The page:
Although it may take several years for other states to consider these new laws, Delaware, Washington and Missouri have taken a great step towards protecting vulnerable adults from misappropriation of funds and financial exploitation. Because exploitation is often committed by those who are charged with the care of the vulnerable senior citizen, misconduct is often undetected until it is too late. And, it can be difficult to recover assets after they have been misappropriated. However, as more states adopt these and other new laws, more brokers will be able to prevent elder exploitation before it occurs. No longer facing the fear of violating strict rules, brokers in the three states that implemented these new laws can protect customers from falling victim to an abusive caretaker or con artist.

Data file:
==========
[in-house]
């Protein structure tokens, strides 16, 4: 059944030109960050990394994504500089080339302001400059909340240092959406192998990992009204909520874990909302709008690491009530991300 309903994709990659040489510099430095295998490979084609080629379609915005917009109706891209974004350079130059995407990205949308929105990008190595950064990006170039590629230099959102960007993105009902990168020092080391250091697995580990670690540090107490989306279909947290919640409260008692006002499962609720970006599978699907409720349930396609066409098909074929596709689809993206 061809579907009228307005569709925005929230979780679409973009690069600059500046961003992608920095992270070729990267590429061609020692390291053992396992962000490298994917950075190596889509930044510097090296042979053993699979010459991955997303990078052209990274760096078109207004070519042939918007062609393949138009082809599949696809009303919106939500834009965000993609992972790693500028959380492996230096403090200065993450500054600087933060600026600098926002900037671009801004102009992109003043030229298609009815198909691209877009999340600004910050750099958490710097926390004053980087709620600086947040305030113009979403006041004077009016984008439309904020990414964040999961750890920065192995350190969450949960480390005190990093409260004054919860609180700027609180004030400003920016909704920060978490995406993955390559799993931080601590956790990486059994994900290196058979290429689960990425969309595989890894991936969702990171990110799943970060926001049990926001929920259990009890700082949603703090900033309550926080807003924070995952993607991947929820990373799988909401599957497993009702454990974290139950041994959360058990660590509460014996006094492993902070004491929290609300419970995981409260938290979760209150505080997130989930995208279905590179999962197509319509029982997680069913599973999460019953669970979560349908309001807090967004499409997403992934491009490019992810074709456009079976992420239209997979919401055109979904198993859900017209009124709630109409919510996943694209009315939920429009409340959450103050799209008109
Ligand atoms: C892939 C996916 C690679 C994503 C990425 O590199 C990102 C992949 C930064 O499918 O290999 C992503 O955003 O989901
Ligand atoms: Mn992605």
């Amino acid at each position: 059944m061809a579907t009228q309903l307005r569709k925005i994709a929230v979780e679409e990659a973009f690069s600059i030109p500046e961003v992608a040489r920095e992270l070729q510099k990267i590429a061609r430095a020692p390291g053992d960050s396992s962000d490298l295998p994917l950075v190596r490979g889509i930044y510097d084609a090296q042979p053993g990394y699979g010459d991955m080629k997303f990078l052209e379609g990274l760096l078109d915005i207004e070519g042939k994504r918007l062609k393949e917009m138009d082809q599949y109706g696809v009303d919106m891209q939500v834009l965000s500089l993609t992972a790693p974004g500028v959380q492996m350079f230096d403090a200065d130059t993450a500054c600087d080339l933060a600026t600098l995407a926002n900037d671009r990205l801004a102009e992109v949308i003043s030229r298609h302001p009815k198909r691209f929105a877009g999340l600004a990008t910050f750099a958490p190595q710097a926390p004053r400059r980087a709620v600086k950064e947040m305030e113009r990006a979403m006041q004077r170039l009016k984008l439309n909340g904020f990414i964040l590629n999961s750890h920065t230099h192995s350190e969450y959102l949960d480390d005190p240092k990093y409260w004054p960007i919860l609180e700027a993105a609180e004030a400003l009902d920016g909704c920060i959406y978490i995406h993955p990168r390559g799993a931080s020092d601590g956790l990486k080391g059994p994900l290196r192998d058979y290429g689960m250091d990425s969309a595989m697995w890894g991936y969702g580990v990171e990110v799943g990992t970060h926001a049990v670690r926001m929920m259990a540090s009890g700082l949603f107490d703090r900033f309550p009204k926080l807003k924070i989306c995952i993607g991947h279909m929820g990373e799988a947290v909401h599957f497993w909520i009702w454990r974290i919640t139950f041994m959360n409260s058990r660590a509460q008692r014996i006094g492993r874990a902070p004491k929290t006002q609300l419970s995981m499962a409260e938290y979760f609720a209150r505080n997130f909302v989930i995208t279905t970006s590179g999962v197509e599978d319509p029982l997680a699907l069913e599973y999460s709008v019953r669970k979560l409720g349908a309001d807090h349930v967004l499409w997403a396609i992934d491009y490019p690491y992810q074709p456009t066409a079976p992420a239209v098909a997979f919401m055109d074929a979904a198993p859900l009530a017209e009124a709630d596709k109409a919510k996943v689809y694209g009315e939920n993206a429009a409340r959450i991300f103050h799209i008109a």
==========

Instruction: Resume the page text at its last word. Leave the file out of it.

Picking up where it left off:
Seniors Real Estate Specialist
Real estate agents are doing their part by offering a Seniors Real Estate Specialist (SRES) course. This course is designed to teach real estate agents and brokers how to help their older clients with their unique real estate needs. Specifically, according to the National Association of Realtors, realtors who take the SRES course will learn “how to recognize and protect their clients from mortgage finance and loan schemes and scams that target 50+ borrowers.”
About the author
Kent Berk is an attorney and shareholder at the Berk Law Group. The firm is a Scottsdale, Arizona law firm of experienced lawyers committed to vigorous and tenacious representation, customer service, attention to detail, creativity, and integrity. Kent has regularly handles all types of disputes, lawsuits, and arbitrations, with particular emphasis on disputes involving probate, estates and wills, elder law, guardianship/conservatorship, financial exploitation, abuse and neglect of vulnerable adults and real estate. He can be reached by email or by phone at 480.607.7900.